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I've been writing C and C++ code for almost twenty years, but there's one aspect of these languages that I've never really understood. I've obviously used regular casts i.e.

MyClass *m = (MyClass *)ptr;

all over the place, but there seem to be two other types of casts, and I don't know the difference. What's the difference between the following lines of code?

MyClass *m = (MyClass *)ptr;
MyClass *m = static_cast<MyClass *>(ptr);
MyClass *m = dynamic_cast<MyClass *>(ptr);
share|improve this question

marked as duplicate by Lightness Races in Orbit c++ May 15 '14 at 15:13

This question has been asked before and already has an answer. If those answers do not fully address your question, please ask a new question.

See also <stackoverflow.com/questions/28080/…; – Sam Hasler Aug 26 '08 at 14:20
I would not call the legacy C-style cast a "regular cast" in C++, since it is anything but. You generally shouldn't use in C++, especially with classes, it's just too easy to make mistakes with it. Use of it is a sign of a C programmer who has moved to C++ but hasn't quite learned C++ yet. – hyde Jan 30 '13 at 7:03
how can a question with an answer be a duplicate of a question without an answer?? even more, this question was asked sooner then the "original" – Vladp Jun 21 '15 at 8:28
up vote 1139 down vote accepted


static_cast is used for cases where you basically want to reverse an implicit conversion, with a few restrictions and additions. static_cast performs no runtime checks. This should be used if you know that you refer to an object of a specific type, and thus a check would be unnecessary. Example:

void func(void *data) {
  // Conversion from MyClass* -> void* is implicit
  MyClass *c = static_cast<MyClass*>(data);

int main() {
  MyClass c;
  start_thread(&func, &c)  // func(&c) will be called

In this example, you know that you passed a MyClass object, and thus there isn't any need for a runtime check to ensure this.


dynamic_cast is used for cases where you don't know what the dynamic type of the object is. You cannot use dynamic_cast if you downcast and the argument type is not polymorphic. An example:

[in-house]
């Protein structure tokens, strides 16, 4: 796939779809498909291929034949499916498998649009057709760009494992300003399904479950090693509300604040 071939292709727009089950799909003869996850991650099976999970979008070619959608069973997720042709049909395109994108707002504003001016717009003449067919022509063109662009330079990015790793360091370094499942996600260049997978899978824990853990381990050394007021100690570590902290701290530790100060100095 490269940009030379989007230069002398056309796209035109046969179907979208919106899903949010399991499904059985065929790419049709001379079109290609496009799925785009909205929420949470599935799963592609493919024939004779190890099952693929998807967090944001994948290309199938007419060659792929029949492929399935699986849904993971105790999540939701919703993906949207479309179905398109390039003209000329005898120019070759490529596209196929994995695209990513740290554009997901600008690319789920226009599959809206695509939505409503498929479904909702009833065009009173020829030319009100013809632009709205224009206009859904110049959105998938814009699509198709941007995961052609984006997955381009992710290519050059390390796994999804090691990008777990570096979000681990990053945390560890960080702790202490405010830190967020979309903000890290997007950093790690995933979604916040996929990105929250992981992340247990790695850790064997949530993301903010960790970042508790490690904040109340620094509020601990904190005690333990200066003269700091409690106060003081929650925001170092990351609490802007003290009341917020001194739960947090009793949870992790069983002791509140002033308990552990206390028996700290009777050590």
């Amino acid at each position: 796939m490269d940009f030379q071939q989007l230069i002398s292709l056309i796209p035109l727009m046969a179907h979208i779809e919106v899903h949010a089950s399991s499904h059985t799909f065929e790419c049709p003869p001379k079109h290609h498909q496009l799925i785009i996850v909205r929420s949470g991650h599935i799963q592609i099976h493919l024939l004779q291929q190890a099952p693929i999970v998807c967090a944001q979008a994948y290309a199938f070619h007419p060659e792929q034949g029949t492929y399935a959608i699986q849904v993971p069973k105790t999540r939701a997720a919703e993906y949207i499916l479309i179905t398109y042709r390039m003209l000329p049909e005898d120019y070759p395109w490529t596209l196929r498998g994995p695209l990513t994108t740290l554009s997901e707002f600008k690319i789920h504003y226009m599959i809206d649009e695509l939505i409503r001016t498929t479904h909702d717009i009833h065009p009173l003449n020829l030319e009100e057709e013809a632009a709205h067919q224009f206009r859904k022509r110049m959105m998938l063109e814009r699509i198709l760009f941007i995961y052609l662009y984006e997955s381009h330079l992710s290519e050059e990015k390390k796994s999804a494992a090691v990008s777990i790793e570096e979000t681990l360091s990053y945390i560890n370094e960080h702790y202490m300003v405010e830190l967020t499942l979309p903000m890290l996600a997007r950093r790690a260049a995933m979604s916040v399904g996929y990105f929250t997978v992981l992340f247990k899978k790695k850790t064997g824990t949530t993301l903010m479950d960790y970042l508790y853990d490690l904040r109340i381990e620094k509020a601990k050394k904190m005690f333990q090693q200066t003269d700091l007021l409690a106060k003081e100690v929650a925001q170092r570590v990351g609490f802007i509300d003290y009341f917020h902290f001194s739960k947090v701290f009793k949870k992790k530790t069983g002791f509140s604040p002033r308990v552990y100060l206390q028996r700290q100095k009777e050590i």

if(JumpStm *j = dynamic_cast<JumpStm*>(&stm)) {
} else if(ExprStm *e = dynamic_cast<ExprStm*>(&stm)) {

dynamic_cast returns a null pointer if the object referred to doesn't contain the type casted to as a base class (when you cast to a reference, a bad_cast exception is thrown in that case).

The following code is not valid, because Base is not polymorphic (it doesn't contain a virtual function):

struct Base { };
struct Derived : Base { };
int main() {
  Derived d; Base *b = &d;
  dynamic_cast<Derived*>(b); // Invalid

An "up-cast" is always valid with both static_cast and dynamic_cast, and also without any cast, as an "up-cast" is an implicit conversion.

Regular Cast

These casts are also called C-style cast. A C-style cast is basically identical to trying out a range of sequences of C++ casts, and taking the first C++ cast that works, without ever considering dynamic_cast. Needless to say, this is much more powerful as it combines all of const_cast, static_cast and reinterpret_cast, but it's also unsafe, because it does not use dynamic_cast.

In addition, C-style casts not only allow you to do this, but they also allow you to safely cast to a private base-class, while the "equivalent" static_cast sequence would give you a compile-time error for that.

Some people prefer C-style casts because of their brevity. I use them for numeric casts only, and use the appropriate C++ casts when user defined types are involved, as they provide stricter checking.

share|improve this answer
See also boost's two additional casts: boost.org/doc/libs/1_47_0/libs/conversion/… – Neil G Aug 10 '11 at 17:31
@JohannesSchaub-litb: Are you sure that a C style cast lets you 'safely' cast to a private base class? I can see that working when the private base class is the only /base/, but what about virtual/multiple inheritance? I'm assuming the C style cast does no pointer manipulation. – Joseph Garvin Feb 29 '12 at 18:32
@JohannesSchaub-litb is it true that there is also some overhead involved in using the old c-style casts over the C++ casts? – xcrypt May 10 '12 at 19:47
@Joseph: It won't do a cross-cast correctly, or any of the other cases where a runtime check is needed (dynamic_cast is required). But it will do all the same pointer adjustments as static_cast does. Multiple (non-virtual) inheritance is supported just fine, and the correct pointer adjustment will be used. – Ben Voigt Dec 28 '12 at 21:16
@haxpor C style cast does not have the overhead of dynamic cast--it might do a pointer adjustment which is basically just an add or subtract on a pointer. It will invoke built-in (int<->float) and user-defined conversions though, the latter of which can be arbitrarily complex. – Stephen Lin Mar 3 '13 at 2:26